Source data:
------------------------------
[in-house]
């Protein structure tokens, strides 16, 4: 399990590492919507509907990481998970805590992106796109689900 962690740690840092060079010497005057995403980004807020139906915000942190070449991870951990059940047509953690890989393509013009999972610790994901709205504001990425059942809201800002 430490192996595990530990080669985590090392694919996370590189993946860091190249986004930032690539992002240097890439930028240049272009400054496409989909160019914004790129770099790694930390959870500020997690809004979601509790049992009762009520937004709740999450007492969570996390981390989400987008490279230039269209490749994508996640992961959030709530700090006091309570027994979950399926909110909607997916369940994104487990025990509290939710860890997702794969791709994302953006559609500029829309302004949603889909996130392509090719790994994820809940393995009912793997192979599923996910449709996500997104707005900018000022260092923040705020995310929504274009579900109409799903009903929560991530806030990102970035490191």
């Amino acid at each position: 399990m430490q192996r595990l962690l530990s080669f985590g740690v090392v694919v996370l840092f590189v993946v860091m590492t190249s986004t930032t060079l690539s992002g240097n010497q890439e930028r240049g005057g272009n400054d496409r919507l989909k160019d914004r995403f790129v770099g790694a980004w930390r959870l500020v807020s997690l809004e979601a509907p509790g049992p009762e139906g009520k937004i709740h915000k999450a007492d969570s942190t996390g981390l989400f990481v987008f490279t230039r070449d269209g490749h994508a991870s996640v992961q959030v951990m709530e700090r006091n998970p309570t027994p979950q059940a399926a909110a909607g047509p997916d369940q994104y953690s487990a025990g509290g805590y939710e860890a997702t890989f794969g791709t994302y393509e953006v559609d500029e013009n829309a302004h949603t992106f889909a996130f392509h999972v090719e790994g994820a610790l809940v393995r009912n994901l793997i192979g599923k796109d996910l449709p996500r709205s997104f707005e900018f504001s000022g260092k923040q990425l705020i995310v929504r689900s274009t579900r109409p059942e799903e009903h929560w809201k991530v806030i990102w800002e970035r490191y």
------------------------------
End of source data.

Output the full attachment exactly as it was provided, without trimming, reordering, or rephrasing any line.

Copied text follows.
[in-house]
């Protein structure tokens, strides 16, 4: 399990590492919507509907990481998970805590992106796109689900 962690740690840092060079010497005057995403980004807020139906915000942190070449991870951990059940047509953690890989393509013009999972610790994901709205504001990425059942809201800002 430490192996595990530990080669985590090392694919996370590189993946860091190249986004930032690539992002240097890439930028240049272009400054496409989909160019914004790129770099790694930390959870500020997690809004979601509790049992009762009520937004709740999450007492969570996390981390989400987008490279230039269209490749994508996640992961959030709530700090006091309570027994979950399926909110909607997916369940994104487990025990509290939710860890997702794969791709994302953006559609500029829309302004949603889909996130392509090719790994994820809940393995009912793997192979599923996910449709996500997104707005900018000022260092923040705020995310929504274009579900109409799903009903929560991530806030990102970035490191």
């Amino acid at each position: 399990m430490q192996r595990l962690l530990s080669f985590g740690v090392v694919v996370l840092f590189v993946v860091m590492t190249s986004t930032t060079l690539s992002g240097n010497q890439e930028r240049g005057g272009n400054d496409r919507l989909k160019d914004r995403f790129v770099g790694a980004w930390r959870l500020v807020s997690l809004e979601a509907p509790g049992p009762e139906g009520k937004i709740h915000k999450a007492d969570s942190t996390g981390l989400f990481v987008f490279t230039r070449d269209g490749h994508a991870s996640v992961q959030v951990m709530e700090r006091n998970p309570t027994p979950q059940a399926a909110a909607g047509p997916d369940q994104y953690s487990a025990g509290g805590y939710e860890a997702t890989f794969g791709t994302y393509e953006v559609d500029e013009n829309a302004h949603t992106f889909a996130f392509h999972v090719e790994g994820a610790l809940v393995r009912n994901l793997i192979g599923k796109d996910l449709p996500r709205s997104f707005e900018f504001s000022g260092k923040q990425l705020i995310v929504r689900s274009t579900r109409p059942e799903e009903h929560w809201k991530v806030i990102w800002e970035r490191y």